Researchers at the University of Hong Kong’s (HKU) Department of Mechanical Engineering have made a significant breakthrough in droplet manipulation. They’ve devised a novel method for navigating liquids on a surface without the use of external force or energy.
The shape of a droplet is similar to that of a ball. In-plane droplet control is similar to snooker, in which the balls are directed to follow a specific path, and is a feature that is highly valued in thermal management, desalination, materials self-delivery, and a variety of other applications.
While methods for dynamically changing surface morphology to manipulate water droplets have been extensively investigated for a variety of applications, including digital microfluidics, those based on dynamically changing surface wettability have remained difficult to achieve. An ethanol-wetted nanofibrils wire (ENW) is a droplet manipulation strategy that can intelligently generate a repellent force to cut apart a spreading water droplet and split droplets (SDs) on a superhydrophilic surface without any contact.
Researchers have made a key breakthrough in droplet manipulation. They have discovered an innovative way to navigate liquids on a surface in the absence of external force or energy.
To propel droplets into motion, researchers traditionally create chemical wetting gradients or asymmetric microtextures, similar to designing a conveyor belt to transport the balls. For the first time, RGC postdoctoral fellow Dr. TANG Xin, Postdoctoral fellow Dr. LI Wei, and Chair Professor of Thermal-Fluid Sciences and Engineering WANG Liqiu from the HKU Department of Mechanical Engineering discovered that when a cold/hot or volatile droplet is liberated on a lubricated piezoelectric crystal (lithium niobate) at ambient temperature, the droplet instantaneously propels for a long distance (which can be ~50 times the droplet radius) in furcated routes. Self-propulsion can be unidirectional, bifurcated, or even trifurcated depending on the crystal plane that interfaces with the droplet.
In an article titled “Furcated Droplet Motility on Crystalline Surfaces,” the discovery was published in Nature Nanotechnology.
“This is an unexpected occurrence with far-reaching consequences. Droplets on a surface with a temperature difference of 5 °C can self-sustain propulsion. Consider placing a ball on a perfectly leveled and smooth table; instead of remaining stationary, the ball begins to roll. Even more surprising is the fact that the ball only rolls in one direction at a time “Professor Wang Liqiu expressed his thoughts.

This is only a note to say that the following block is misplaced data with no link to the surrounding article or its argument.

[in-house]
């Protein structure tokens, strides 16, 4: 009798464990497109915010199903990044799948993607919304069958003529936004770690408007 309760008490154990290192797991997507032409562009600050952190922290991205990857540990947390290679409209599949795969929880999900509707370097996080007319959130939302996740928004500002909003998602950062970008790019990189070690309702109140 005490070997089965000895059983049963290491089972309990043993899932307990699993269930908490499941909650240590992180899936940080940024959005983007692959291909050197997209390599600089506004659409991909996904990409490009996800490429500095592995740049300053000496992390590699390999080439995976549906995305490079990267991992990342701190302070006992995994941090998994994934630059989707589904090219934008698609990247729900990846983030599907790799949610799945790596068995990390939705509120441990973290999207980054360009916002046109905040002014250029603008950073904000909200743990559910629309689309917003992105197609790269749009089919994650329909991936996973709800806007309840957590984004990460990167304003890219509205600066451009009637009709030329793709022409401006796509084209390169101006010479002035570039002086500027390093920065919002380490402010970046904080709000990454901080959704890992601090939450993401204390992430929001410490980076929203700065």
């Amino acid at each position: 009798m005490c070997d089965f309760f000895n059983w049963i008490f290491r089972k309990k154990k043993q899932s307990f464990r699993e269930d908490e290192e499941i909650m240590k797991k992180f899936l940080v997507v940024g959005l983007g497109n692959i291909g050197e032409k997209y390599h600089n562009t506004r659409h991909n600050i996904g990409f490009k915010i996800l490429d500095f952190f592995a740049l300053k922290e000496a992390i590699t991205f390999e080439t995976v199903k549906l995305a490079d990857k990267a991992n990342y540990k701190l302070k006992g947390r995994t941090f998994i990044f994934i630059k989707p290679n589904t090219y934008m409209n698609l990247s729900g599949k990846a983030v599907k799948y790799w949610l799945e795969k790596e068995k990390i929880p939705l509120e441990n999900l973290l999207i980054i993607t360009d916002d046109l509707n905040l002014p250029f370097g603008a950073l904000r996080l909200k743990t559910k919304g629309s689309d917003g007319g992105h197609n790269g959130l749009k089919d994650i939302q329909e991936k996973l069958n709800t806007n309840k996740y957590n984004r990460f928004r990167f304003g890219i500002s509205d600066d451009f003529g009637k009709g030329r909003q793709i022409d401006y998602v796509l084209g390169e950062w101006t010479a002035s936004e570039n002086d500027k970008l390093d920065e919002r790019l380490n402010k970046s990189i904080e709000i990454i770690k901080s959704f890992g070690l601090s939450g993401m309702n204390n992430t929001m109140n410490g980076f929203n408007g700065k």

The intrinsically oriented liquid motion is fueled by cross-scale thermo-piezoelectric coupling, which is caused by crystal structure anisotropy, according to the researchers. This is similar to how a smooth table is atomically arranged in an unusual way so that a symmetric heat source can produce an asymmetric electric field that propels a ball in a direction determined by the table surface’s cutting direction.
Dr. Tang Xin said, “The work enables an innovative way to deliver and transport liquids with controllability, versatility, and performance, and provides clues for solving some long-standing challenges like anti-icing, defrost, and antifog in humid environments.”
When a droplet hits a super-cooled substrate, such as an airplane wing or a power cable, it freezes quickly and adheres to the surface. In this case, the nucleating droplet may be perturbed by the spontaneous electric force generated by the crystal, potentially reducing interfacial adhesion and delaying harmful ice accretion.
By removing growing condensate from the surface, the thermal barrier, self-propulsion will improve the performance of drop-wise condensation, potentially providing a very promising solution to droplet manipulation in space where gravity-assisted droplet shedding is absent.
Furthermore, external disturbances such as subtle electric fields can be used to selectively choose the furcated routes. The surface can then be used as a two- or three-way planar valve to deliver droplets containing data, chemicals, or biological payloads.
“Clearly, this novel approach to liquid manipulation works for a wide variety of liquids and piezoelectric crystals,” said Dr. Li Wei, “thus opening opportunities for further research and the development of new materials and technologies.”
Please see the video below to see how different liquids self-propel on a lithium niobate surface, and how the self-propulsion can be unidirectional, bifurcated, or even trifurcated depending on the crystal plane that interfaces with the droplet.